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Pix4D is an advanced photogrammetry application, suited to a wide range of uses, with a focus on handling images captured by drone cameras. Processing of those images into point clouds and 3D meshes/textures is time-consuming, heavily using a computer's CPU and GPU. We have recently updated our benchmark tools for Pix4D, and published some testing comparing different CPUs, so now we are moving on to GPUs. Since Pix4D uses CUDA, it requires a NVIDIA graphics card – and we've rounded up the latest models to test.
Note: When we started the testing for this article, version 4.3.33 was the latest non-preview release – but over the course of our testing 4.4.12 was launched. We will be doing testing with that version on a couple of GPUs in the near future, and then will post a comparison to see if performance has changed substantially compared to what is shown in this article. When that is ready, we will link to it here.
Update: The Pix4D 4.4 performance testing we mentioned above is complete, and you can read all about it here.
Here is a list of the hardware we tested Pix4D on. The CPU and RAM capacity were kept the same across all test runs, to avoid either of those throwing off the comparison, and we used the Core i9 9980XE because it turned in the best performance in our recent CPU article.
|CPU||Intel Core i9 9980XE|
|CPU Cooler||Noctua NH-U12DX i4|
|Motherboard||Gigabyte X299 Designare EX|
|RAM||8x DDR4-2666 16GB (128GB total)|
|Video Cards||NVIDIA GeForce GTX 1660 Ti 6GB
NVIDIA GeForce RTX 2060 6GB
NVIDIA GeForce RTX 2070 8GB
NVIDIA GeForce RTX 2080 8GB
NVIDIA GeForce RTX 2080 Ti 11GB
NVIDIA Titan RTX 24GB
|Hard Drive||Samsung 960 Pro 1TB|
|Software||Windows 10 Pro 64-bit (version 1809)
This is not the first time we have looked into GPU performance in Pix4D, but we have recently improved our benchmarking for Pix4D. We now have four image sets that we own the rights to, covering both smaller and larger size 3D Model and 3D Map projects.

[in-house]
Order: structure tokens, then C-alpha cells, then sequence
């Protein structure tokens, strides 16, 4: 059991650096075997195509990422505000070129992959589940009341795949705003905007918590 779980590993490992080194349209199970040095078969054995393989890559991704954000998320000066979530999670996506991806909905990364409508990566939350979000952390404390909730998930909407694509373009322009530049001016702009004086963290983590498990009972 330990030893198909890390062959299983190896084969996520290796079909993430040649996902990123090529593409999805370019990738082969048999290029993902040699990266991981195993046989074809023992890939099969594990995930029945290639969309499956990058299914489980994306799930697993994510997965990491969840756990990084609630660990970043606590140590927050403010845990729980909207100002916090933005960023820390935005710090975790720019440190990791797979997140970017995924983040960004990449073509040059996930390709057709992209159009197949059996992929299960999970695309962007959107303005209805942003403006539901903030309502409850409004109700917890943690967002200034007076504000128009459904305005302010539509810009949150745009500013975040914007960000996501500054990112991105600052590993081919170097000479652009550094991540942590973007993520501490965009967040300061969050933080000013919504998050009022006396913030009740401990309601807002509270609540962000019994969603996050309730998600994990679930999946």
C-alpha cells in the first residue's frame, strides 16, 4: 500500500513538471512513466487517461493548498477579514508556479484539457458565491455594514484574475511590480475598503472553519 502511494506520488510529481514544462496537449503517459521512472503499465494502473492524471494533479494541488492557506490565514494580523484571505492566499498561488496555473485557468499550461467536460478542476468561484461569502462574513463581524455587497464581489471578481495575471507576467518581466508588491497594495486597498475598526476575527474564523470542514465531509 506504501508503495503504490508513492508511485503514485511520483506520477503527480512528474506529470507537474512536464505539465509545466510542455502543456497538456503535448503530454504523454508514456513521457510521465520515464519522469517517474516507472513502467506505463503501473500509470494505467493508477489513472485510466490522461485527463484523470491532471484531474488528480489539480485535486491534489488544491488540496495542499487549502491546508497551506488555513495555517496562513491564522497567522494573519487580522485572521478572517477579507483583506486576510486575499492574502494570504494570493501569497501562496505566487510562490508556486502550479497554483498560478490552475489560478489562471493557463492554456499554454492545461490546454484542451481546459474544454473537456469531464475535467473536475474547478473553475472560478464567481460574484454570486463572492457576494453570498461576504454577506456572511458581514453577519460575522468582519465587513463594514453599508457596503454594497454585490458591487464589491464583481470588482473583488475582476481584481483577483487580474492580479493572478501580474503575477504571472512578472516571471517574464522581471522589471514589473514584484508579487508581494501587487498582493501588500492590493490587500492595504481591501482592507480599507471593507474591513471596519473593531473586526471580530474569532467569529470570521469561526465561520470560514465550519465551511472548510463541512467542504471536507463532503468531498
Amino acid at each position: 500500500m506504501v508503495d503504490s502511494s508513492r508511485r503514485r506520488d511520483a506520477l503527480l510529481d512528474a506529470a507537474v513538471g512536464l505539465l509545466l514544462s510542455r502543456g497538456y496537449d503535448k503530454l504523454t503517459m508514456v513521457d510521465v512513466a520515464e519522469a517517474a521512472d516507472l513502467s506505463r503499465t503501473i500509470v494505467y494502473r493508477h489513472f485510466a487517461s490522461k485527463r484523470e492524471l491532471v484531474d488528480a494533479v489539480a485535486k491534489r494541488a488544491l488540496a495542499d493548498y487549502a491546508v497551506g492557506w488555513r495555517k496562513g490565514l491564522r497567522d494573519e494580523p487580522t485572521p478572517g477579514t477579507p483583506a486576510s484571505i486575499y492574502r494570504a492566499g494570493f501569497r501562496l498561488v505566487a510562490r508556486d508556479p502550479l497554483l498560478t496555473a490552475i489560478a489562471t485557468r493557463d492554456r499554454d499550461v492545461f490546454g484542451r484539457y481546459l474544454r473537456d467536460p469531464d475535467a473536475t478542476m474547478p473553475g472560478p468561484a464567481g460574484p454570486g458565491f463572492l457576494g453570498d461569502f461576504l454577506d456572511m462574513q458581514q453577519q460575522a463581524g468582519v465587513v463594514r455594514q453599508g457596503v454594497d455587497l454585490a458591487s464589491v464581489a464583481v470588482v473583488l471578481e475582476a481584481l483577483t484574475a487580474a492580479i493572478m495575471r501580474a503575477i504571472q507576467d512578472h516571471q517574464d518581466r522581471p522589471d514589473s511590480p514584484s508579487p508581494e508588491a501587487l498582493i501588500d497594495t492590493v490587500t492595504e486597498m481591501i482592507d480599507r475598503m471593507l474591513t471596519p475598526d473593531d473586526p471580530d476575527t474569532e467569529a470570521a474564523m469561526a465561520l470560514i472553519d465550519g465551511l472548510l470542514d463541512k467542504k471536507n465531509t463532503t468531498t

The smaller image sets are included in our public Pix4D benchmark, which you can download and run if you want to compare your system's performance to what we measured in our testing.
- Rock Model – 82 photos at 20 megapixels each
- School Map – 51 photos at 18 megapixels each
- School Model – 278 photos at 18 megapixels each
- Park Map – 810 photos at 18 megapixels each
These image sets were processed 2-3 times on each video card, and the fastest overall result was used for the comparisons below.
Here are charts for each of the four image sets, showing the total time (in seconds) they took to process on each GPU. The video cards are listed in the same order on all charts, regardless of performance, to make it easy to see how they stack up.
For those who want to dig further into the differences in how each card performed, here is a table showing the times for each step within Pix4D on each of the image sets. The fastest total times for each image set are highlighted in bold, both below and in the graphs above.
This is the most underwhelming set of data I've seen in a long time. Performance varied less than 5% across all six of the NVIDIA GPUs we tested in Pix4D, even though the prices of these cards ranged from around $300 up to $2500.
The most expensive model – the Titan RTX – was the fastest in three of the four tests… but only by fractions of a percent. For this application, it would seem that any mid-range or higher card will work well. It does need to be NVIDIA, however, as Pix4D uses CUDA.
Multi GPU Performance
What about multiple GPUs, though? The story there is worse: adding a second GPU actually slows down performance in Pix4D.
This multi-GPU testing was done on a Core i9 9900K system, as the i9 9980XE was busy with testing the various individual GPUs. Regardless of the CPU used, though, it looks like there is no reason to run more than one video card in a Pix4D workstation.
Based on the data above, our recommendation for Pix4D is to base your video card selection on other software you run instead.
If Pix4D is the only program you use, or the only one that utilizes the GPU, then any mid-range NVIDIA card should work just fine.
If you want CPU recommendations as well, check out this comparison. We will be updating our recommended systems for Pix4D based on this data shortly, and will also be checking to see if version 4.4 is any faster (or slower) than 4.3 in the near future – so stay tuned!
Looking for a
Puget Systems offers a range workstations tailored for Pix4D, Metashape, and RealityCapture. Even in the most demanding situations, our workstations and designed to minimize downtime and allow you to work as efficiently as possible.